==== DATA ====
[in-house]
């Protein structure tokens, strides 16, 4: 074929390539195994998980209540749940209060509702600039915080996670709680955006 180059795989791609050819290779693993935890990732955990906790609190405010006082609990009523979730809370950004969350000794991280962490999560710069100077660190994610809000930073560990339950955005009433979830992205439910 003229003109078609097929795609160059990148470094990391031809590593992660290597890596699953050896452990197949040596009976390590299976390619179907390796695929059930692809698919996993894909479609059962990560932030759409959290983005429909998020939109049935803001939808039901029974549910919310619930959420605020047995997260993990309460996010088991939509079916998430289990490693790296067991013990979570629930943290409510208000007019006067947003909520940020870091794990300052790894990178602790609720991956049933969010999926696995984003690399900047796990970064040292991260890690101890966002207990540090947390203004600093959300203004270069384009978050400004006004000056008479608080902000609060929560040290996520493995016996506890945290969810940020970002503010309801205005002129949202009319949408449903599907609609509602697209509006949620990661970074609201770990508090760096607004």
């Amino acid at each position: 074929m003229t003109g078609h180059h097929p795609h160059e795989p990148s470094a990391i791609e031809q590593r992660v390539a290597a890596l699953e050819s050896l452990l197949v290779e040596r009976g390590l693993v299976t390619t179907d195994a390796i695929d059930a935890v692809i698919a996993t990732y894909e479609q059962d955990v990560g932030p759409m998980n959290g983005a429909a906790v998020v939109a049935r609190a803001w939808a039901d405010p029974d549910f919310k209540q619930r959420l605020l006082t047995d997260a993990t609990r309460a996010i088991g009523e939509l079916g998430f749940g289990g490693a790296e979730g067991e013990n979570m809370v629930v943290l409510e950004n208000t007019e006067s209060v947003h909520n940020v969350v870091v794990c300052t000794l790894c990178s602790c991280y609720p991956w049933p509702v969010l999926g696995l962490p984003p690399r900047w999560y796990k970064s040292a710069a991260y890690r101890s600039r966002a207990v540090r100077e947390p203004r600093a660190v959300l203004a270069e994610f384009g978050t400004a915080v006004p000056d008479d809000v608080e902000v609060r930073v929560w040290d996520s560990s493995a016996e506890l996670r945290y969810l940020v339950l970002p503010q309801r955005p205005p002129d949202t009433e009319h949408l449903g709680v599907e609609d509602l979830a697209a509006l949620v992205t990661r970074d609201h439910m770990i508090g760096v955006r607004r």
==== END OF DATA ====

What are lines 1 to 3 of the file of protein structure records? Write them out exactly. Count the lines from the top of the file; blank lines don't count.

[in-house]
């Protein structure tokens, strides 16, 4: 074929390539195994998980209540749940209060509702600039915080996670709680955006 180059795989791609050819290779693993935890990732955990906790609190405010006082609990009523979730809370950004969350000794991280962490999560710069100077660190994610809000930073560990339950955005009433979830992205439910 003229003109078609097929795609160059990148470094990391031809590593992660290597890596699953050896452990197949040596009976390590299976390619179907390796695929059930692809698919996993894909479609059962990560932030759409959290983005429909998020939109049935803001939808039901029974549910919310619930959420605020047995997260993990309460996010088991939509079916998430289990490693790296067991013990979570629930943290409510208000007019006067947003909520940020870091794990300052790894990178602790609720991956049933969010999926696995984003690399900047796990970064040292991260890690101890966002207990540090947390203004600093959300203004270069384009978050400004006004000056008479608080902000609060929560040290996520493995016996506890945290969810940020970002503010309801205005002129949202009319949408449903599907609609509602697209509006949620990661970074609201770990508090760096607004």
């Amino acid at each position: 074929m003229t003109g078609h180059h097929p795609h160059e795989p990148s470094a990391i791609e031809q590593r992660v390539a290597a890596l699953e050819s050896l452990l197949v290779e040596r009976g390590l693993v299976t390619t179907d195994a390796i695929d059930a935890v692809i698919a996993t990732y894909e479609q059962d955990v990560g932030p759409m998980n959290g983005a429909a906790v998020v939109a049935r609190a803001w939808a039901d405010p029974d549910f919310k209540q619930r959420l605020l006082t047995d997260a993990t609990r309460a996010i088991g009523e939509l079916g998430f749940g289990g490693a790296e979730g067991e013990n979570m809370v629930v943290l409510e950004n208000t007019e006067s209060v947003h909520n940020v969350v870091v794990c300052t000794l790894c990178s602790c991280y609720p991956w049933p509702v969010l999926g696995l962490p984003p690399r900047w999560y796990k970064s040292a710069a991260y890690r101890s600039r966002a207990v540090r100077e947390p203004r600093a660190v959300l203004a270069e994610f384009g978050t400004a915080v006004p000056d008479d809000v608080e902000v609060r930073v929560w040290d996520s560990s493995a016996e506890l996670r945290y969810l940020v339950l970002p503010q309801r955005p205005p002129d949202t009433e009319h949408l449903g709680v599907e609609d509602l979830a697209a509006l949620v992205t990661r970074d609201h439910m770990i508090g760096v955006r607004r």